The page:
So I used the rotation matrix above and let alpha be 90 degrees.
##\left ( \begin{array}{cccc}
0 & 0 & i & 0 \\
0 & 1 & 0 & 0 \\
i & 0 &0 &0 \\
0 & 0 & 0 & 1 \\
\end{array} \right )
\left ( \begin{array}{cccc}
0 & 0 & i & 0 \\
0 & 0 & 0 &i \\
-i & 0 &0 &0 \\
0 & -i & 0 & 0 \\
\end{array} \right ) =
\left ( \begin{array}{cccc}
1 & 0 &0 & 0 \\
0 & 0 & 0 &i \\
0& 0 &-1 &0 \\
0 & -i & 0 & 0 \\
\end{array} \right )
##
When I take my RHS and multiply it with the right matrix on LHS, I get back the rotation matrix that I started with, not the 0 matrix. I will try a different plane, as now that I look at it, just visually, the matrix I rotated seems like it might live in the plane that I rotated it in.

Similar results for the w-x plane.

Last edited:
Are you following Dirac or dealing with another situation ?

Matrices you are defining are simple to come by. Before doing that, simply multiply both sides by ##A##, and then ##B## etc. This yield 4 equations which look simple to solve. Of course, to be useful one would need to show things rotate reasonably. I don’t think they will with your approach.

Moderator's note: Thread moved to Quantum Physics forum.

anuttarasammyak said:
Are you following Dirac or dealing with another situation ?
Well, I'm sort of following Dirac. I know that in the end I should end up with 4x4 matrices, or 2x2 matrices (? with matrix elements) who's components are the Pauli matrices. I'm effectively trying to take the same approach and come up with a solution, pretending that I don't already know/can't look up the answer. Basically I'm trying to find the intuition behind the solution.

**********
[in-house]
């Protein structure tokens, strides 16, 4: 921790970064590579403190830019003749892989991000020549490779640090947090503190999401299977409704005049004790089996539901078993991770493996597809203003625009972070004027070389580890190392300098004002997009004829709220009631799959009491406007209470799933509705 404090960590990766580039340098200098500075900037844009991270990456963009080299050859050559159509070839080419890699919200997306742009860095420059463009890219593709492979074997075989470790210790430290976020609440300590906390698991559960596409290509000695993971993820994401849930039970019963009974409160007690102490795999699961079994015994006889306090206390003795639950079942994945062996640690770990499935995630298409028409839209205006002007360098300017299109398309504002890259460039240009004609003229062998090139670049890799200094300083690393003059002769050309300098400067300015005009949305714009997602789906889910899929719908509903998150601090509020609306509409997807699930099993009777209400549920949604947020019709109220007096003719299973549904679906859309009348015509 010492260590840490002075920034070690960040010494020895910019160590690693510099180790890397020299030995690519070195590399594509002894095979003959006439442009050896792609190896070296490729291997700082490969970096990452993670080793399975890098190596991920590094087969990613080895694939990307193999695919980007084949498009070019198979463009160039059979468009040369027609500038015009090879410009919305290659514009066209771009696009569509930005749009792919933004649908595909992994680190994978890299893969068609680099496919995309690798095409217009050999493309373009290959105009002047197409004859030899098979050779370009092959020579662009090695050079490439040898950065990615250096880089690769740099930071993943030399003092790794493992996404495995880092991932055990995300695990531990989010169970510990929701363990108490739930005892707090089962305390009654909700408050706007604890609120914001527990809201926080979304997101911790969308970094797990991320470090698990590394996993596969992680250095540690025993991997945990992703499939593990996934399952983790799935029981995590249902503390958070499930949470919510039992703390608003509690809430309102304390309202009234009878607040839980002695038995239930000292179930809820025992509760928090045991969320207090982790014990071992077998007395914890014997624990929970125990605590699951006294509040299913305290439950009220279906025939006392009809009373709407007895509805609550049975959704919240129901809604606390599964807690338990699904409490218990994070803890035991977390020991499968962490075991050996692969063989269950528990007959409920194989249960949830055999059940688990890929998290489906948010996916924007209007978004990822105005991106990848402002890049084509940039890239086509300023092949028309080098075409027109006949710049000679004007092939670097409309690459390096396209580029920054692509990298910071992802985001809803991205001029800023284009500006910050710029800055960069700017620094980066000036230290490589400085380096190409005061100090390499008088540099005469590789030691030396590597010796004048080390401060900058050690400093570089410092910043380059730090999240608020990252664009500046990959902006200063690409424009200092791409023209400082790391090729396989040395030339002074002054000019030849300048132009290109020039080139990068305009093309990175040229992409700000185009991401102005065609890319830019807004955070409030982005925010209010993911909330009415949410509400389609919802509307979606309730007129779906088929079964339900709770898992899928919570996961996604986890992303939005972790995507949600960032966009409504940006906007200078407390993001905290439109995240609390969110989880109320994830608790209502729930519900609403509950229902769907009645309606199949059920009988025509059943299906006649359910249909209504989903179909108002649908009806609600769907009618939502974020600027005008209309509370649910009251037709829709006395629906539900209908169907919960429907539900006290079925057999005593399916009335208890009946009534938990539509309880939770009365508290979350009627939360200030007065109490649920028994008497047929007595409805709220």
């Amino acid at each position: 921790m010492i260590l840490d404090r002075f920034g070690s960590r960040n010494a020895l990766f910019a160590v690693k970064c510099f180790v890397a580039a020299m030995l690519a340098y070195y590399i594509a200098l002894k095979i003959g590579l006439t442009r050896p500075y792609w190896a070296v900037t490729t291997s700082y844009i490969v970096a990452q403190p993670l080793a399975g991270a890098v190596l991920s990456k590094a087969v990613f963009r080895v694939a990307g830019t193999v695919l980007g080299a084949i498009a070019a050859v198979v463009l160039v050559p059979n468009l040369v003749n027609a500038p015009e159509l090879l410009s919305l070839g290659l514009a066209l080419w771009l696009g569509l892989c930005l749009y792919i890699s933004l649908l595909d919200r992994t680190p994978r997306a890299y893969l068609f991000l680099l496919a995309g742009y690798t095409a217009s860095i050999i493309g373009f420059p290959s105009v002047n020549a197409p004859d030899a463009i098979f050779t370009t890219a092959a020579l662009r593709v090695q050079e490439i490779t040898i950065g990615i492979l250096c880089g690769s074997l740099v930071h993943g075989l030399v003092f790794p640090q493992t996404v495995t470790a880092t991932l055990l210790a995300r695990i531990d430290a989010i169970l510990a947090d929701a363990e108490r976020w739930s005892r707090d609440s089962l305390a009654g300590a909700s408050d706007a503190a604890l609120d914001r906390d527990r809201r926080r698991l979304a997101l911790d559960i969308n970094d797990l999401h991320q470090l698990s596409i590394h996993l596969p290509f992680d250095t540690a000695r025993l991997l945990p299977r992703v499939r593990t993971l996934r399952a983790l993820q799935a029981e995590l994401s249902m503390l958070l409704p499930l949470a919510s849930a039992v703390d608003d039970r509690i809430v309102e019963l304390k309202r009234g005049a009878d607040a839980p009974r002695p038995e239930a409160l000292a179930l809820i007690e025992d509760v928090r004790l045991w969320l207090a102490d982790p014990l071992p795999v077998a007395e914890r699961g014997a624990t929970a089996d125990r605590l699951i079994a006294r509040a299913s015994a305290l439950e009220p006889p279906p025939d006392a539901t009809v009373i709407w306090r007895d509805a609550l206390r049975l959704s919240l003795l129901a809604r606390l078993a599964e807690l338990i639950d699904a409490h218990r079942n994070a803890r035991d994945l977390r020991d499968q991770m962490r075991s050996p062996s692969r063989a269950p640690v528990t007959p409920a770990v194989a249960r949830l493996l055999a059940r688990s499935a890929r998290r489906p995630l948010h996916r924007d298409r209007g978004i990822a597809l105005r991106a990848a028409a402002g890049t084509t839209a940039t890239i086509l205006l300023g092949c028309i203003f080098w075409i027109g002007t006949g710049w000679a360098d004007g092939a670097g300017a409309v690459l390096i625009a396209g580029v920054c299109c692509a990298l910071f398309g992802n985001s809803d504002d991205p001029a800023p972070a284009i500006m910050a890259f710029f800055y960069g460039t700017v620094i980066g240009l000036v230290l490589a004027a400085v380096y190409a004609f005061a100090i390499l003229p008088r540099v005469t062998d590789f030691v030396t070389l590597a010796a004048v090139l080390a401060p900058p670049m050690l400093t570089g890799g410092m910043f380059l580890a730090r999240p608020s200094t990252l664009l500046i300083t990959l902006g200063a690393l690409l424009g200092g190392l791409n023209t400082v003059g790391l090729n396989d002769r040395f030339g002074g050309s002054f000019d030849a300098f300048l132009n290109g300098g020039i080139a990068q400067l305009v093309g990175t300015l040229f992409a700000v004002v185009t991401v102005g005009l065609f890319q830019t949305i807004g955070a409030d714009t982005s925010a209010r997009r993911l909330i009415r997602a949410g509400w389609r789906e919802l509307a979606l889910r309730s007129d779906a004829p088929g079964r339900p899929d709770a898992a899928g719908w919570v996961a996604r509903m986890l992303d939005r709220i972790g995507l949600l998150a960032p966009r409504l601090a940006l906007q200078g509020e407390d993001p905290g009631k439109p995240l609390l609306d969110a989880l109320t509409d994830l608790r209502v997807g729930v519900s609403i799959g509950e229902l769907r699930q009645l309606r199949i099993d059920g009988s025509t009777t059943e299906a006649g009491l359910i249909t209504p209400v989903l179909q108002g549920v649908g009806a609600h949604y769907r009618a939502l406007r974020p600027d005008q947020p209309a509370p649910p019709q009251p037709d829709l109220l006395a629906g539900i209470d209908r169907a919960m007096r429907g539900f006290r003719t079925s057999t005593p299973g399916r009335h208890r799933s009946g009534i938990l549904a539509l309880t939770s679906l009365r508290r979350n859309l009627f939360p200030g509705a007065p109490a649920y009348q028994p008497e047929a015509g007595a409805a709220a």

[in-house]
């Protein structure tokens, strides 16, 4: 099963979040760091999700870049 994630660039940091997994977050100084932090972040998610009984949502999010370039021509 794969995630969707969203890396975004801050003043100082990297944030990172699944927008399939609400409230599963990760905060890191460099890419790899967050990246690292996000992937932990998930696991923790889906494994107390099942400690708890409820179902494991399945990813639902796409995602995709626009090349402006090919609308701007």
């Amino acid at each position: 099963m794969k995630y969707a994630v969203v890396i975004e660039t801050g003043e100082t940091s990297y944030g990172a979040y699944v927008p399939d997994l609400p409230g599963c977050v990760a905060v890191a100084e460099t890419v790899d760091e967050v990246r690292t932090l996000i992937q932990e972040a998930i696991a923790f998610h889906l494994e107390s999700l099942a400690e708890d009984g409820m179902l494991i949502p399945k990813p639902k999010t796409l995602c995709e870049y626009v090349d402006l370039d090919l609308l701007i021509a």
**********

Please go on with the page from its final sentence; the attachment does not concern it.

Paul Colby said:
Matrices you are defining are simple to come by. Before doing that, simply multiply both sides by ##A##, and then ##B## etc. This yield 4 equations which look simple to solve. Of course, to be useful one would need to show things rotate reasonably. I don’t think they will with your approach.
Which equation are you referring to? AB = BA = 0? If I go
##A^2B = ABA \to I B = ABA##
the same would give me
##A = BAB##
##B=ABA=CBC=DBD##
etc. for all permutations.
I suppose this implies that left multiplication and right multiplication are effectively inverses.
##A^{-1}AB = ABA##

Not sure what to do with that.
I am starting to wonder if rotations/orthogonality are actually well defined like this in 4d.
Looking ahead a little bit, the matrices I solve for should be the Dirac matrices, which turn things into spinors, which don't rotate normally. However, starting from the Klein-Gordon equation and simply trying to factor, it's not obvious to me how I should know that ahead of time.
As mentioned previously, the intuitive approach (to me) would be to make everything orthogonal. Cross terms go to zero, matrices square to identity, problem solved. However, the Dirac matrices are (per Wikipedia) anti-commutative, not orthogonal. So clearly if the orthogonal solutions do exist, they were not chosen as the preferred solutions.

I can’t see your matrices as well defined. On the one hand you have ##B^2=1## which implies B has no null vectors while on the other ##BC = 0## which implies all vectors are in the null space. Your definitions are inconsistent.

BiGyElLoWhAt
Ahh, I overlooked that I need a null vector in order to satisfy the AB=BC =...=0. So these orthogonal solutions just don't exist. Thanks, I figured I was missing something silly, but I figured it would be in my rotations.
Rookie move on my part.